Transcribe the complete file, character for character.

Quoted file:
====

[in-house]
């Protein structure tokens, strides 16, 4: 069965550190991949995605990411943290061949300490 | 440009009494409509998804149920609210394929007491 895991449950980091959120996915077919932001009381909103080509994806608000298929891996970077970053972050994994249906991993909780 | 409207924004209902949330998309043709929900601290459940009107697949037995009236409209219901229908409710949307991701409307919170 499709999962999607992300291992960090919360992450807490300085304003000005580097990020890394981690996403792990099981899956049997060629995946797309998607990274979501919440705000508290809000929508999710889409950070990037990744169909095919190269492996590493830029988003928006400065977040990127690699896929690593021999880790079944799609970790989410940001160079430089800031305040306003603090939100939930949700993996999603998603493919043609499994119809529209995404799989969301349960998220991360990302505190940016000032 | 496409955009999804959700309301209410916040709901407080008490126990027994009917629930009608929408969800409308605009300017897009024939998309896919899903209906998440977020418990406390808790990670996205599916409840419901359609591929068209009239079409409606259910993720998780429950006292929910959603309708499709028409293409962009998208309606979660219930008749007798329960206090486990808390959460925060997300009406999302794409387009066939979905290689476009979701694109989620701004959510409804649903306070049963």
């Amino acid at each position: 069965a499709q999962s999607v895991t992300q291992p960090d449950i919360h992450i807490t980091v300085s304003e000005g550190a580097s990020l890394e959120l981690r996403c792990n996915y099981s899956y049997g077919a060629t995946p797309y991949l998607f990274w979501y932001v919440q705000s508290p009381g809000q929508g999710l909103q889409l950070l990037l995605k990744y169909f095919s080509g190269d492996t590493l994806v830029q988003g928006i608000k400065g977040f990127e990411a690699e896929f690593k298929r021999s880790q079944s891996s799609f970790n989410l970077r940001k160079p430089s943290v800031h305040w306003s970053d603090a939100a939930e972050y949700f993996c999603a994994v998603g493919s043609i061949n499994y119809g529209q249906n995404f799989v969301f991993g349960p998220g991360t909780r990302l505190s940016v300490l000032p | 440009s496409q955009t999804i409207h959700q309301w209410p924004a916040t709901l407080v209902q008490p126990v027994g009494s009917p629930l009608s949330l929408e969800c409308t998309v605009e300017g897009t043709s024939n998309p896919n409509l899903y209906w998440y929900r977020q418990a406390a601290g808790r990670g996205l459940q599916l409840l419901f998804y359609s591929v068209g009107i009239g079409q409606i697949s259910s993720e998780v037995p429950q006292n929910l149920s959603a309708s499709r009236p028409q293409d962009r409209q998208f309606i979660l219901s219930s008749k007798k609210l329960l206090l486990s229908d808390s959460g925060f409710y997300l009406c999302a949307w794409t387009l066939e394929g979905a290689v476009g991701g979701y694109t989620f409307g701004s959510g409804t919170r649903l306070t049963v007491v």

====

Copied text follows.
[in-house]
């Protein structure tokens, strides 16, 4: 069965550190991949995605990411943290061949300490 | 440009009494409509998804149920609210394929007491 895991449950980091959120996915077919932001009381909103080509994806608000298929891996970077970053972050994994249906991993909780 | 409207924004209902949330998309043709929900601290459940009107697949037995009236409209219901229908409710949307991701409307919170 499709999962999607992300291992960090919360992450807490300085304003000005580097990020890394981690996403792990099981899956049997060629995946797309998607990274979501919440705000508290809000929508999710889409950070990037990744169909095919190269492996590493830029988003928006400065977040990127690699896929690593021999880790079944799609970790989410940001160079430089800031305040306003603090939100939930949700993996999603998603493919043609499994119809529209995404799989969301349960998220991360990302505190940016000032 | 496409955009999804959700309301209410916040709901407080008490126990027994009917629930009608929408969800409308605009300017897009024939998309896919899903209906998440977020418990406390808790990670996205599916409840419901359609591929068209009239079409409606259910993720998780429950006292929910959603309708499709028409293409962009998208309606979660219930008749007798329960206090486990808390959460925060997300009406999302794409387009066939979905290689476009979701694109989620701004959510409804649903306070049963």
């Amino acid at each position: 069965a499709q999962s999607v895991t992300q291992p960090d449950i919360h992450i807490t980091v300085s304003e000005g550190a580097s990020l890394e959120l981690r996403c792990n996915y099981s899956y049997g077919a060629t995946p797309y991949l998607f990274w979501y932001v919440q705000s508290p009381g809000q929508g999710l909103q889409l950070l990037l995605k990744y169909f095919s080509g190269d492996t590493l994806v830029q988003g928006i608000k400065g977040f990127e990411a690699e896929f690593k298929r021999s880790q079944s891996s799609f970790n989410l970077r940001k160079p430089s943290v800031h305040w306003s970053d603090a939100a939930e972050y949700f993996c999603a994994v998603g493919s043609i061949n499994y119809g529209q249906n995404f799989v969301f991993g349960p998220g991360t909780r990302l505190s940016v300490l000032p | 440009s496409q955009t999804i409207h959700q309301w209410p924004a916040t709901l407080v209902q008490p126990v027994g009494s009917p629930l009608s949330l929408e969800c409308t998309v605009e300017g897009t043709s024939n998309p896919n409509l899903y209906w998440y929900r977020q418990a406390a601290g808790r990670g996205l459940q599916l409840l419901f998804y359609s591929v068209g009107i009239g079409q409606i697949s259910s993720e998780v037995p429950q006292n929910l149920s959603a309708s499709r009236p028409q293409d962009r409209q998208f309606i979660l219901s219930s008749k007798k609210l329960l206090l486990s229908d808390s959460g925060f409710y997300l009406c999302a949307w794409t387009l066939e394929g979905a290689v476009g991701g979701y694109t989620f409307g701004s959510g409804t919170r649903l306070t049963v007491v």